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Using redundant farm buildings to diversify your business

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Posted by Robert Poulton on 18 April 2017

Rob Poulton - Agricultural Property Lawyer
Robert Poulton Paralegal

If you’re considering diversifying your farm, then a cost-effective means of doing so can be to utilise any redundant or unused buildings on your farm and turn them into facilities for prosperous new avenues of business.

Plan first

Before you begin to diversify, though, you should, of course, consider the implications any new business will have on your current business. For instance, you may decide that diversifying may affect the amount of time you can dedicate to your ongoing work. You should ensure you have the required capital to diversify or a sufficient plan to raise funds. Will you be using currently employed staff, in which case will they be able to continue to perform their current role, or do you need to hire new employees to run your new business? These are all considerations you should make and are by no means a comprehensive list.

There are also different legal requirements you need to be aware of if you plan to diversify, which differ depending on whether you’re a tenant farmer or land owner and on the type of business you wish to start. If you’re a tenant farmer, you need permission from the land owner before you begin to utilise any redundant farm buildings and change their function. Further details around the legality of obtaining consent from the landowner can be found in DEFRA’s guide. If you’re the landowner or tenant farmer, you also need to ensure you have adequate planning permission before you begin to convert any farmhouse buildings with the intention of starting non-agricultural activities. Planning permission may be required whenever there’s any form of new development, which includes any diversification, regardless of whether you’re causing any structural changes to the building.


One popular form of diversification is providing workshops in a skill you might rely on daily, but of which the general public knows little. Dry stone walling, woodworking, and beekeeping, or just general farming duties you perform on a daily basis; these are all skills you might possess, and expertise which people may be keen to learn. Operating out of a once-redundant building can be a cost-effective means of diversification, as there are few startup costs, especially if you intend to teach the lessons yourself.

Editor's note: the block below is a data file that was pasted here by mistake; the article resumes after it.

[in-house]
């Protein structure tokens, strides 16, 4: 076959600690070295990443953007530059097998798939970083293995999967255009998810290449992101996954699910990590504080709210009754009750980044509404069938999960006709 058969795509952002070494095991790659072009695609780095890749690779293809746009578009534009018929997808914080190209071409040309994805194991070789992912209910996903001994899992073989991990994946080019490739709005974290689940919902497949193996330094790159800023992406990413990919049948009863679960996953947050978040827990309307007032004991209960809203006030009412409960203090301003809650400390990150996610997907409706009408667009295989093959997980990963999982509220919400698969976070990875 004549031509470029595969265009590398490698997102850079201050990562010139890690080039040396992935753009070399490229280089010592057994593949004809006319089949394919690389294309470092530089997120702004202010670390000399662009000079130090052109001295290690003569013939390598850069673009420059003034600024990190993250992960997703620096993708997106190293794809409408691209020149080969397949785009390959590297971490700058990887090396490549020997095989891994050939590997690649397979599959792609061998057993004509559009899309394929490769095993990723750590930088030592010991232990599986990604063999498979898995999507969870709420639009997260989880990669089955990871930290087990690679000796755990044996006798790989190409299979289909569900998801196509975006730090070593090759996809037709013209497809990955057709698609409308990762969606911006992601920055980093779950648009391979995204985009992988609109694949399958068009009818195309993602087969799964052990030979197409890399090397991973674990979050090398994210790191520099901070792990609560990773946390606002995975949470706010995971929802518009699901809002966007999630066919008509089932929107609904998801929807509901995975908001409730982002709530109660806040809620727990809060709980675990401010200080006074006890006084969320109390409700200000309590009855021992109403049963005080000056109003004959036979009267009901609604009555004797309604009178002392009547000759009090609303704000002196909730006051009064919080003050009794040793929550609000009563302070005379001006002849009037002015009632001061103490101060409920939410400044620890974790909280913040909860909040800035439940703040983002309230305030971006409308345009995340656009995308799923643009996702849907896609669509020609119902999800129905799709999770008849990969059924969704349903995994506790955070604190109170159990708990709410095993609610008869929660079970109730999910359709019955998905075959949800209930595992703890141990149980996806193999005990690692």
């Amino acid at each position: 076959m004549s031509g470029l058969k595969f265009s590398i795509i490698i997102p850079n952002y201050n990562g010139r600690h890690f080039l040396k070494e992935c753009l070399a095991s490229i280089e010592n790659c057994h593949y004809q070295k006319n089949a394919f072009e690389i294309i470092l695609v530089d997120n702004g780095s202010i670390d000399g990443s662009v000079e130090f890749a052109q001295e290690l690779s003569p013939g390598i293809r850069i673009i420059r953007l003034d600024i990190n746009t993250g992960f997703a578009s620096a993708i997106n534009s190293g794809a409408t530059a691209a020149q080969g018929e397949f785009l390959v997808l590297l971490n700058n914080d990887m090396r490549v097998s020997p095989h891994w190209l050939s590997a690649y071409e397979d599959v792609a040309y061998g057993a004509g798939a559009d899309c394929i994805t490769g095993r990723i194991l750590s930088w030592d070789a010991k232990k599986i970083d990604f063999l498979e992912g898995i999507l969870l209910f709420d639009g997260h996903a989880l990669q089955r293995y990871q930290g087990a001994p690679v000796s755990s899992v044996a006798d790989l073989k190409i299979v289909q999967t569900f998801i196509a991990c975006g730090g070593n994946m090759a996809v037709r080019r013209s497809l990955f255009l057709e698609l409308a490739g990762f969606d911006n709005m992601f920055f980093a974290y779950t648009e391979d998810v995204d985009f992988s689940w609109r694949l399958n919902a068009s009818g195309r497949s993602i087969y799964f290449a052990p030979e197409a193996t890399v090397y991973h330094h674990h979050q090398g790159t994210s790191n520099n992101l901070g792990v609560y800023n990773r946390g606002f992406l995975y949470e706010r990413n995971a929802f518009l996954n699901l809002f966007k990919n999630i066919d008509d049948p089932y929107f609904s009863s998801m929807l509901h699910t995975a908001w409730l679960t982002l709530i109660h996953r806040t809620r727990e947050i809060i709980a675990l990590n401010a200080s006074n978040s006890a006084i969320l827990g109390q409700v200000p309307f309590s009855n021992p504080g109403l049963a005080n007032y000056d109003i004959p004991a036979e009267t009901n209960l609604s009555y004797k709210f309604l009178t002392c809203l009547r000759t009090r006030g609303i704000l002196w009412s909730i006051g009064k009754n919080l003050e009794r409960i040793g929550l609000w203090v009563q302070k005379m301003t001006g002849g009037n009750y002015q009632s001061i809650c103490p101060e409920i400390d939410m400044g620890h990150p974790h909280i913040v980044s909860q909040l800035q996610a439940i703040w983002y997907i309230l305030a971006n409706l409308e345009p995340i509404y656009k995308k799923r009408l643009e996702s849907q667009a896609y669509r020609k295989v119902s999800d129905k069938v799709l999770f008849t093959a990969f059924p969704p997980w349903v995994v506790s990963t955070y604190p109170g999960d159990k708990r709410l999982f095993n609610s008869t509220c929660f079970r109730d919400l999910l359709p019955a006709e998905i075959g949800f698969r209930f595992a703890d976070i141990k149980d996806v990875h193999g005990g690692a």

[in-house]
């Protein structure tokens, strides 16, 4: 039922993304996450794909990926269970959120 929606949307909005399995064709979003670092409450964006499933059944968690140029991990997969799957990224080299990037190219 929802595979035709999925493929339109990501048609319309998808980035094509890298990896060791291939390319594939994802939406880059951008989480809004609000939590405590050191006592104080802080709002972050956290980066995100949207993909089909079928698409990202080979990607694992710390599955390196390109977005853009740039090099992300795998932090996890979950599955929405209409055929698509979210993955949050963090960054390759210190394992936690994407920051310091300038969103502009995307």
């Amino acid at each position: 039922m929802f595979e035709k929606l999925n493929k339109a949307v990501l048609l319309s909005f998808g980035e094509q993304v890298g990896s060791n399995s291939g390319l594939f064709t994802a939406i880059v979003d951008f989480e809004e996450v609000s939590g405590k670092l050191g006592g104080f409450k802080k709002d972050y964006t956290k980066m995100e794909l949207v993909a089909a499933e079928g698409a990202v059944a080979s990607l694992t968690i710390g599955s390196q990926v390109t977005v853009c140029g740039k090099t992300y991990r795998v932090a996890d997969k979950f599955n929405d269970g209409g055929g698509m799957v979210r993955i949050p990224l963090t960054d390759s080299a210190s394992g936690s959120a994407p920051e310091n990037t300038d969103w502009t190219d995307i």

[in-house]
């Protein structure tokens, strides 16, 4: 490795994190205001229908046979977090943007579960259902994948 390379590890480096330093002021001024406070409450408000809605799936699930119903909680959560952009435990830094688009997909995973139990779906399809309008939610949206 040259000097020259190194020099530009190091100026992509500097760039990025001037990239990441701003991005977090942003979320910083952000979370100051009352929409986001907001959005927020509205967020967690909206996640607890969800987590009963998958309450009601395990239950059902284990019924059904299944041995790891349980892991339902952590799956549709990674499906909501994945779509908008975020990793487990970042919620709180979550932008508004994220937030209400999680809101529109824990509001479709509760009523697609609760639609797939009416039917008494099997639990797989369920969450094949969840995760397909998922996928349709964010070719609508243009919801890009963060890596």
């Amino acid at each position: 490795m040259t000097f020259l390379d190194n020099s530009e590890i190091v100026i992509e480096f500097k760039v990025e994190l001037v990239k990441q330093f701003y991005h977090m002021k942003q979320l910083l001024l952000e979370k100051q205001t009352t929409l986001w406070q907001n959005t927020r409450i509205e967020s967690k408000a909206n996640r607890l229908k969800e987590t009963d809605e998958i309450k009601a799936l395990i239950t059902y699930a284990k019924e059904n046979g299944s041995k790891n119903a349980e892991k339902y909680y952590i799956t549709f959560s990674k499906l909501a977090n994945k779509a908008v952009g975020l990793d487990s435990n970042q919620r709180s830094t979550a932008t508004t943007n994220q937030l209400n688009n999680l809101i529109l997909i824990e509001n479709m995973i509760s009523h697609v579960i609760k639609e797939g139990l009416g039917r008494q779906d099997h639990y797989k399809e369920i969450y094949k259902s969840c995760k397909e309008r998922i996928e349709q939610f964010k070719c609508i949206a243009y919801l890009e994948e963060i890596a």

Of course, the initial cost depends on the current state of the building, and like any business, various health and safety measurements must be met before a business can be opened to the public. These rules apply to all diversification but are especially important if you have members of the public on site. Do you have adequate fire safety protocols, and is all electrical wiring appropriately fitted? For a look at further health and safety criteria you need to meet, consult this government guide.

Beyond health and safety, you should also consider whether the building you’re using is appropriate for the workshop you wish to create. Is the space large enough for an adequate number of attendees? If the class suits an outdoor setting, such as beekeeping requiring an apiary, then is diversifying a disused farm building the right choice?

Tourism and retail

Since the announcement of Brexit, the amount of British holidaymakers who stay in the UK, rather than travel abroad, has increased. This means farmers are in a great position to tap into this market and convert any redundant farm buildings into tourist accommodation, such as a holiday home. This, of course, means you must have an adequately sized building, and that it must have both plumbing and electricity. Depending on the state of the building, this can also entail considerable restructuring work and reasonably high costs before you can begin selling to tourists.